Will international civil aviation regulators check if their methods need adjustments during their next audit of Nepali aviation?
An incident related to the serving of Macadamia nuts (katus in Nepali) on board a Korean Airlines (KAL) flight aroused huge interest worldwide, even if it had nothing to do with flying as such. It was a regular New York-Inchon superjumbo flight in December of 2014. Passengers were being served customary snacks as the aircraft was being pushed back.
First class (F) passengers were required to be served in porcelain bowls but that day it happened to be in paper pouches, the same as in the economy class (Y). Passengers might not have minded a trivial deviation like that. But one person, in an otherwise empty F section, happened to be none other than airline’s vice-president. For her, nothing could have been worse than witnessing service manual instruction being blatantly violated before her eyes.
Much has been written about this incident in the media as people raised severe objections to the way she treated the erring cabin crew. The level of seriousness was apparent from the fact that she had the person who served her nuts expelled then and there after ordering that the aircraft return to the gate. There is no denying that anger got the better of her in that instance. Perhaps she would not have acted as rudely if F was fuller. Aviation forums were abuzz analysing this incident, bringing out issues related to Korean culture, the short temper of Koreans and even questions KAL and its strict corporate regime.
This incident showed how KAL was zealous about pursuing details right to the letter. It exemplified commitment to the rules once laid. It is exactly opposite of what we generally do here. While we may have volume after volume of written rules, implementation remains patchy due to indifference and neglect.
Once KAL used to be considered unsafe, and western airlines often refused to transfer their passengers to its flights. In the period between 1970 and 1999, it accounted for over 700 fatalities and 16 aircraft losses. In the most horrific Guam accident of 1997, a tired captain smashed a B747 against a hill, killing 206. This was the tipping point, or the last straw that broke the legendary camel’s back. KAL management finally decided to seek foreign help, gulping national pride on self reliance. This was not easy. There was tremendous opposition to such a drastic course. Nevertheless, KAL went ahead with an independent assessment of all procedures, particularly those related to aviation safety.
It focused exclusively on KAL’s flight crews, covering everything from pilots’ command of English down to their hiring and training procedures. The old training procedure was found flawed for condoning “subservience to authority”. No wonder, juniors never questioned the captain’s wisdom even under dire situations. To improve, KAL even went to the extent of hiring all its flying instructors from abroad.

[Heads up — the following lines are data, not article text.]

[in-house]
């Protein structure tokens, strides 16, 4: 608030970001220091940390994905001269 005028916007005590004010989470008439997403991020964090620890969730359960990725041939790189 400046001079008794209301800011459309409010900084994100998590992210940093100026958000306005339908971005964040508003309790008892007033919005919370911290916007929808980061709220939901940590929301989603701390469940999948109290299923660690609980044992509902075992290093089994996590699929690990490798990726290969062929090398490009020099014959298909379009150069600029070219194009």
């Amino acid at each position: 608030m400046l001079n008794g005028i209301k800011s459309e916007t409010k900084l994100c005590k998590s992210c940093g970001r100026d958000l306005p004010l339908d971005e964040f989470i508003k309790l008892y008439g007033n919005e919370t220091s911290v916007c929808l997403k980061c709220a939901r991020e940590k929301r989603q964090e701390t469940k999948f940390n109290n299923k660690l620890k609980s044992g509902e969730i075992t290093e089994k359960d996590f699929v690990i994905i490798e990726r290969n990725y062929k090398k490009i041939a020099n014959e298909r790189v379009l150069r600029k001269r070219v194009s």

The first sign of improvement came at the start of 2002 as KAL earned back its trust among other airlines. Later, the International Air Transport Association (IATA) also certified KAL as having achieved highest standards and best practises of safety. As a result, KAL is in its sixteenth year of accident-free operation.
KAL’s example provides an important lesson for Nepali aviation. Safety concerns can be reduced significantly by seriously following laid down rules, if nothing else. The improvement in KAL did not come about in a day or two; much sweat and tear was shed in keeping it safe for such a long time. The best way to ensure safety is to treat even smallest of incidents as a sign of laxity. No wonder the KAL chief was incensed that day.
Our officials are often quick to claim success in improving aviation safety here. But Nepali aviation has a long and difficult trek ahead to set things right, particularly in the short take off and landing (STOL) sector. But interestingly, Capt. RP Pradhan, in a recent article (Annapurna Post, June 24), argued against STOL operations being graded like any normal schedule flight benchmarked at sea level and 15 degrees Celsius (even though our atmospheric condition is much different). Pradhan pointed out that flights here cope with much harsher terrain, extreme vagaries of weather and depleted performance of machines, not anything resembling ICAO’s Standard Recommended Operating Procedures.
He also questioned ICAO’s method of bunching STOL accidents with high risk accidents that are themselves grouped under three headings (RWY safety/ Loss of control / Terrain impact) and for disregarding incongruities. Arguing further, he says there has for a long time been no accident involving Nepali carriers, both in the domestic trunks and international sector. And how does one explain such a divergent records of the STOL and non-STOL sectors? Surely, something somewhere is amiss.
Back to KAL and the nut incident. The captain chose not to exercise his prerogative to go ahead with the flight and timidly returned to the departure gate, as asked by the VP. This made her the de facto commander. The nut incident, howsoever insignificant, perhaps helped KAL to notice and remedy a serious anomaly that was still present in its system.
On matters related to Nepal aviation, will ICAO/EASA check if their methods also need adjustments when they do the next audit of Nepali aviation sector? Pradhan’s article rejects the unjust penalization of Nepali aviation out of hand.